Definitions

from The American Heritage® Dictionary of the English Language, 4th Edition

  • n. An edible, gelatinous, greenish substance lying beneath the upper shell of a turtle.

from Wiktionary, Creative Commons Attribution/Share-Alike License

  • n. The edible greenish material found underneath the upper half of a turtle's carapace (shell).

from the GNU version of the Collaborative International Dictionary of English

  • n. A part of a turtle which is next to the upper shell. It contains a fatty and gelatinous substance of a dull greenish tinge, much esteemed as a delicacy in preparations of turtle.

from The Century Dictionary and Cyclopedia

  • n. In cookery, that part of a turtle which belongs to the upper shield, consisting of a fatty gelatinous substance of a dull-greenish color. Also spelled callipash.

Etymologies

Possibly alteration of Spanish carapacho, carapace.
(American Heritage® Dictionary of the English Language, Fourth Edition)
French carapace, Spanish carapacho. (Wiktionary)

Examples

  • He would show them the pools under the Mansion House where these creatures luxuriate while awaiting their doom; he would indicate the areas beneath the shell from some of which is extracted the calipash and from some the calipee; he might even induce the Most Worshipful

    Punch, or the London Charivari, Volume 156, January 29, 1919

  • Dobbin helped him to it; for the lady of the house, before whom the tureen was placed, was so ignorant of the contents, that she was going to help Mr. Sedley without bestowing upon him either calipash or calipee.

    XXVI. Between London and Chatham

  • Even the celebrated Jew himself, when well filled with calipash and calipee, goes contentedly home to tell his money, and expects no more pleasure from his throat during the next twenty-four hours.

    The Works of Henry Fielding, Volume Six: Miscellanies

  • I was remarking that sangaree and calipash, mangoes and guava jelly, dispose the heart to love, and so they do.

    Charles O'Malley — Volume 1

  • The accommodation to fat citizens, and western _gourmands_, would be excellent, the very height of luxury and refinement -- inhaling the salubrious breeze one moment, and gurgling down the glutinous calipash the next; no ~277~~exactions of impudent waiters, or imposing landlords, or complaints of dying from hunger, or choking from the want of time to masticate; but every wish gratified and every sense employed.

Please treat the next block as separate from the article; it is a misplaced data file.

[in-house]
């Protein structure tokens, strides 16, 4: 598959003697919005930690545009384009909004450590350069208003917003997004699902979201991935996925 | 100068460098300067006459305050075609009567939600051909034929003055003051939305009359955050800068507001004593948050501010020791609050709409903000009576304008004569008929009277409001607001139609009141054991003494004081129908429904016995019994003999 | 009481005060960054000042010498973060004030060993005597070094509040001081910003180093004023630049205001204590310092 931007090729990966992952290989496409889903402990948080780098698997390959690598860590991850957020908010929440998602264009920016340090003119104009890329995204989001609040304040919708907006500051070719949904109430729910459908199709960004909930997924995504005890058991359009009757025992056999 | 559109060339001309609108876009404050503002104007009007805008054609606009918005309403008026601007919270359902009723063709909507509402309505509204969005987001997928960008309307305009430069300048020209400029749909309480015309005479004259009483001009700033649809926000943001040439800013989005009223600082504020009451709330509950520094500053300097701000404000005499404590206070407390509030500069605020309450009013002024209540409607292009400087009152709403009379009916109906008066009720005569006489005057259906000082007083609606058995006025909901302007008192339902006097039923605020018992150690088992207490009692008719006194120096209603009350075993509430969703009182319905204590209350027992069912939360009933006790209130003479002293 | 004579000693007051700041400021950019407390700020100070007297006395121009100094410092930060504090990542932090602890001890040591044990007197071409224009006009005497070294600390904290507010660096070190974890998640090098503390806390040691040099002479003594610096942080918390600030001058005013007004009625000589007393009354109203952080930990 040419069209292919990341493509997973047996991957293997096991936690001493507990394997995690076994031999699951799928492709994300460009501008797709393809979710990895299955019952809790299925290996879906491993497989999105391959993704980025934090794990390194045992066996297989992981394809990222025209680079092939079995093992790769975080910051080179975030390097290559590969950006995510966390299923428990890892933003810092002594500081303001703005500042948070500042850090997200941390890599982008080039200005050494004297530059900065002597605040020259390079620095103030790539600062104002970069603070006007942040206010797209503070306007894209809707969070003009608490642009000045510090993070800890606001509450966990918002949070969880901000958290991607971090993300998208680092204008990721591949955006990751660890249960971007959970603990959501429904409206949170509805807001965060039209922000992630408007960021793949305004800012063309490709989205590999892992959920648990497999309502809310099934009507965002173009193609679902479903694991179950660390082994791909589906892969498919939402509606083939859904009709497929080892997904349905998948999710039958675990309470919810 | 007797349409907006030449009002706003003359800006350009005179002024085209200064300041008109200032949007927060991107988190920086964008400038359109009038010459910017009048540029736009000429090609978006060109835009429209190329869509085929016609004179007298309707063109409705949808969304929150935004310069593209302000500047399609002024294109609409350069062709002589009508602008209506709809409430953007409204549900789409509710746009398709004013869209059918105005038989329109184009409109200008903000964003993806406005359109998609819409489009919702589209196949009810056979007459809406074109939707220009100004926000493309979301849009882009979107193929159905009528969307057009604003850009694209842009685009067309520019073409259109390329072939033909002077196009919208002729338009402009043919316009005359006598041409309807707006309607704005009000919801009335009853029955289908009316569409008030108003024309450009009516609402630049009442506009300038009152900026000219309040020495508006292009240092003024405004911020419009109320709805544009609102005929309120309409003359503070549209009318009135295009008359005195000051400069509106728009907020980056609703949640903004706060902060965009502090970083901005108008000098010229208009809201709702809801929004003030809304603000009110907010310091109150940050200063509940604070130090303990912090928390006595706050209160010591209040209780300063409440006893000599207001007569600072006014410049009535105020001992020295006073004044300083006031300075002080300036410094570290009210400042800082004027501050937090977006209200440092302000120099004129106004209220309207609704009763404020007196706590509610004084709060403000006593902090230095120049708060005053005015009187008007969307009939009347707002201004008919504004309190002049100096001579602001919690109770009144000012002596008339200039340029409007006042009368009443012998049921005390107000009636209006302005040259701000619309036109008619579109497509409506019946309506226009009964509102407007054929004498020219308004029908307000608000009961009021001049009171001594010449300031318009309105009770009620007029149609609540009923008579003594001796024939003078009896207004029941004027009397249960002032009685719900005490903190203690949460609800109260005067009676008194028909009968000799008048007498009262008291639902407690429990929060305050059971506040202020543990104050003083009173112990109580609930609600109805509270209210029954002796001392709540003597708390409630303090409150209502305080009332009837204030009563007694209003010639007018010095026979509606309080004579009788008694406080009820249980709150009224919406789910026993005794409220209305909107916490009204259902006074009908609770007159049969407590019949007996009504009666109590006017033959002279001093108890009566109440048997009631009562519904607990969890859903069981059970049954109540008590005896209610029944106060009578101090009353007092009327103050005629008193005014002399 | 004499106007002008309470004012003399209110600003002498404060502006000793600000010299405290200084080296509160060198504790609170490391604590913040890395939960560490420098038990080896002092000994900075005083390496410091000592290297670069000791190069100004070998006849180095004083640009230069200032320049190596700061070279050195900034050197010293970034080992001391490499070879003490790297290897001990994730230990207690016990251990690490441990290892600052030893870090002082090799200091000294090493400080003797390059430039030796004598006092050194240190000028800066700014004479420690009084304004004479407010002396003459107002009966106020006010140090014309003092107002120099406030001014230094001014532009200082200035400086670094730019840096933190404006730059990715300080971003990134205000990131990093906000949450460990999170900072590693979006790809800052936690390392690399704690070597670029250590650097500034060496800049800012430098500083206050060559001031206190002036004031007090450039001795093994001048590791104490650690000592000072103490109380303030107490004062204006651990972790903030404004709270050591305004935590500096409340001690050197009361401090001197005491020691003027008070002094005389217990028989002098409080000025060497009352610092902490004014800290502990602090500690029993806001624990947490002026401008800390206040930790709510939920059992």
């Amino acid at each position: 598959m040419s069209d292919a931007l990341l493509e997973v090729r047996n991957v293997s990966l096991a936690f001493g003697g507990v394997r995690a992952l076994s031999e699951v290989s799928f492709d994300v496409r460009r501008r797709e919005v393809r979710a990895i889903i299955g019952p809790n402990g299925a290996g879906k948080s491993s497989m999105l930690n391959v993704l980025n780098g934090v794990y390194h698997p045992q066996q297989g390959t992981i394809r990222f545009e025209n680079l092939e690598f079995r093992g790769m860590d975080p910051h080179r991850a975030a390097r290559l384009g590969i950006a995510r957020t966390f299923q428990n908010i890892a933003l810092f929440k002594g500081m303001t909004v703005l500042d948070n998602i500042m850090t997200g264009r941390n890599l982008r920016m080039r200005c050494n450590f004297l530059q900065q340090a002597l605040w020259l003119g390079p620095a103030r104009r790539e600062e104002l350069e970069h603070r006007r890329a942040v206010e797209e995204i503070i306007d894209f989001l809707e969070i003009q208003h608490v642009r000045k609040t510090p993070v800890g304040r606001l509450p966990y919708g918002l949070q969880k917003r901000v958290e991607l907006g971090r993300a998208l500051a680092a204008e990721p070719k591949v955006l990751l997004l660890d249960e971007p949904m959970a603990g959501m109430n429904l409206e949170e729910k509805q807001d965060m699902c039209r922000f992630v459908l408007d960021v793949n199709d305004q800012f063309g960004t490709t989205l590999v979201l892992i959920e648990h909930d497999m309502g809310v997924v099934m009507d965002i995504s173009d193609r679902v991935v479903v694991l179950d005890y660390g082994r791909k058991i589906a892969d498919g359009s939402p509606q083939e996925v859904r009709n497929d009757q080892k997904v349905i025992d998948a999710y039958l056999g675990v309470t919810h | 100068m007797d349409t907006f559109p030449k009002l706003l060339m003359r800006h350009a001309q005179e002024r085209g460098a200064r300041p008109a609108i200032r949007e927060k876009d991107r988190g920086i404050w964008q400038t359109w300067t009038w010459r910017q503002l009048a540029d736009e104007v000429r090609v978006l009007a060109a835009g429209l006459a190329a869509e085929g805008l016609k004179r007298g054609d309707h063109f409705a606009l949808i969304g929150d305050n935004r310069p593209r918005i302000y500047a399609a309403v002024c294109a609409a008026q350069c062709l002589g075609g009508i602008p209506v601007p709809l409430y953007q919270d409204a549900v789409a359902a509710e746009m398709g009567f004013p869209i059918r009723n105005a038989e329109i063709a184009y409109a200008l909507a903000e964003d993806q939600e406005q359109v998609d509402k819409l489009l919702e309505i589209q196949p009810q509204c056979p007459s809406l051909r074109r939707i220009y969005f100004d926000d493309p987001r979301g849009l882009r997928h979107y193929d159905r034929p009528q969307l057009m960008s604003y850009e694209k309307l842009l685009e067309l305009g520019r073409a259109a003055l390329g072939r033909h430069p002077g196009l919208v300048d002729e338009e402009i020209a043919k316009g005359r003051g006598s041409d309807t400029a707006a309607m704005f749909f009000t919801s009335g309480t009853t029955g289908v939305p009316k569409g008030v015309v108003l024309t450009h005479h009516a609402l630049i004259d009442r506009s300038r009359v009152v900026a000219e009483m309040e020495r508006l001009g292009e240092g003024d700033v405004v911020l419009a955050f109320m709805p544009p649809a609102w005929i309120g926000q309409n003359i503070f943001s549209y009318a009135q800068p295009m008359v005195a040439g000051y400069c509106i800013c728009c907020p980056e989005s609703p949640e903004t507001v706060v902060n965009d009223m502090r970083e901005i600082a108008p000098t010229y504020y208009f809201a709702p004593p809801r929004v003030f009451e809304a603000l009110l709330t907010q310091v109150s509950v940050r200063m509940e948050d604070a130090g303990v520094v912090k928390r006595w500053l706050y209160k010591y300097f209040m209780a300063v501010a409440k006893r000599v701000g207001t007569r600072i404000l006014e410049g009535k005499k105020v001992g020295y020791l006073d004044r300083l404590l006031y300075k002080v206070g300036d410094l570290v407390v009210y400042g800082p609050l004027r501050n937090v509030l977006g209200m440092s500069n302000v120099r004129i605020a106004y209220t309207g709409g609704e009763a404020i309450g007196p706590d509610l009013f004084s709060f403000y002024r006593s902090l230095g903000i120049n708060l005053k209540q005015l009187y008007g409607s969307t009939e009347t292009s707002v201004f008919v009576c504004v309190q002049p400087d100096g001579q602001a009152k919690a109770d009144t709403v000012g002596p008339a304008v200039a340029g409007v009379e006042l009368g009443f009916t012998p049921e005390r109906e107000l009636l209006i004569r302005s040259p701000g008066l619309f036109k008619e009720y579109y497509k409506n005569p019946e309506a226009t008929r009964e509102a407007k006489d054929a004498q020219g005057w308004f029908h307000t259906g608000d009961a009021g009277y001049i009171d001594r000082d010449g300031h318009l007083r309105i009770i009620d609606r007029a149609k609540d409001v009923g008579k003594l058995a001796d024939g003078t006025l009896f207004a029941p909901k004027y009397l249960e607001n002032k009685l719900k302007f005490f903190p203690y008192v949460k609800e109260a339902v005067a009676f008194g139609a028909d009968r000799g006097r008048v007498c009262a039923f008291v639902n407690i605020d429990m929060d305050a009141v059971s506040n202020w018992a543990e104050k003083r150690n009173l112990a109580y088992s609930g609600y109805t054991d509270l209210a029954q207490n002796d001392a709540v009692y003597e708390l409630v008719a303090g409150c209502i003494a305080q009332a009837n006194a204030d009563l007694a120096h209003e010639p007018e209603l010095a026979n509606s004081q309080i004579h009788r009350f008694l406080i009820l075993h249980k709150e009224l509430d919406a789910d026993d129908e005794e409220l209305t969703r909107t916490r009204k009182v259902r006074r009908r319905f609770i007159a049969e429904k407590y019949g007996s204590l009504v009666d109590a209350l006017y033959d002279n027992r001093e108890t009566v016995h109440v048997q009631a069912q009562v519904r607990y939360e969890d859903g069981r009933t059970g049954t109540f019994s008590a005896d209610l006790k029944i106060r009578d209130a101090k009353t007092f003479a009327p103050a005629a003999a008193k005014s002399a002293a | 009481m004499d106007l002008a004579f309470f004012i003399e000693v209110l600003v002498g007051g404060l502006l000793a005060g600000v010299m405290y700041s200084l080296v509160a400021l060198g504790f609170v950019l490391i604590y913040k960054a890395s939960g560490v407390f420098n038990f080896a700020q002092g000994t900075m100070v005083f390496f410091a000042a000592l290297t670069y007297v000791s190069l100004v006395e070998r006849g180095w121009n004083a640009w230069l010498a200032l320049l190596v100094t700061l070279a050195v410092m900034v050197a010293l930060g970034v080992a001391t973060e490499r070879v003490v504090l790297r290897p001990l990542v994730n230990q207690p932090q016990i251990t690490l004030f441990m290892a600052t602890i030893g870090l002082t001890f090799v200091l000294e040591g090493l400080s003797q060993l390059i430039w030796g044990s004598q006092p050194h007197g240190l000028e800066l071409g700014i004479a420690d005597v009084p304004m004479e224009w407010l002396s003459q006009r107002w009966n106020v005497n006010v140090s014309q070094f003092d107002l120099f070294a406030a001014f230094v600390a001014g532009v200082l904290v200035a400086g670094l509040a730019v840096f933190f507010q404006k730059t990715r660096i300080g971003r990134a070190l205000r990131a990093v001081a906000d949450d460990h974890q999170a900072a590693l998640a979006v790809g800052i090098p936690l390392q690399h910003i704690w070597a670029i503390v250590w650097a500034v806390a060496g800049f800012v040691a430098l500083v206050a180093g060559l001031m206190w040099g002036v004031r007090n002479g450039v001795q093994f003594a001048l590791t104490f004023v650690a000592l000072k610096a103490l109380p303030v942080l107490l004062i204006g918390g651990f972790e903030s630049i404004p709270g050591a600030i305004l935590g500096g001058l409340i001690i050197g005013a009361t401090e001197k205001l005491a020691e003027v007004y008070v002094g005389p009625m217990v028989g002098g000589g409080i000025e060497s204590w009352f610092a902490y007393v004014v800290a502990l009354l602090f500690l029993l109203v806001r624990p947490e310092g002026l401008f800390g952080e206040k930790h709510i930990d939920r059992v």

The English Spy An Original Work Characteristic, Satirical, And Humorous. Comprising Scenes And Sketches In Every Rank Of Society, Being Portraits Drawn From The Life

  • The tortise — as the alderman of Bristol, well learned in eating, knows by much experience — besides the delicious calipash and calipee, contains many different kinds of food; nor can the learned reader be ignorant, that in human nature, though here collected under one general name, is such prodigious variety, that a cook will have sooner gone through all the several species of animal and vegetable food in the world, than an author will be able to exhaust so extensive a subject.

    The History of Tom Jones, a Foundling

  • The tortoise—as the alderman of Bristol, well learned in eating, knows by much experience—besides the delicious calipash and calipee, contains many different kinds of food; nor can the learned reader be ignorant, that in human nature, though here collected under one general name, is such prodigious variety, that a cook will have sooner gone through all the several species of animal and vegetable food in the world, than an author will be able to exhaust so extensive a subject.

    I. Introduction to the Work, or Bill of Fare to the Feast. Book I

  • The tortoise -- as the alderman of Bristol, well learned in eating, knows by much experience -- besides the delicious calipash and calipee, contains many different kinds of food; nor can the learned reader be ignorant, that in human nature, though here collected under one general name, is such prodigious variety, that a cook will have sooner gone through all the several species of animal and vegetable food in the world, than an author will be able to exhaust so extensive a subject.

    History of Tom Jones, a Foundling

Comments

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  • George pooh-poohed the wine and bullied the waiters royally, and Jos gobbled the turtle with immense satisfaction. Dobbin helped him to it; for the lady of the house, before whom the tureen was placed, was so ignorant of the contents, that she was going to help Mr. Sedley without bestowing upon him either calipash or calipee.

    - Thackeray, Vanity Fair, ch. 26

    November 21, 2008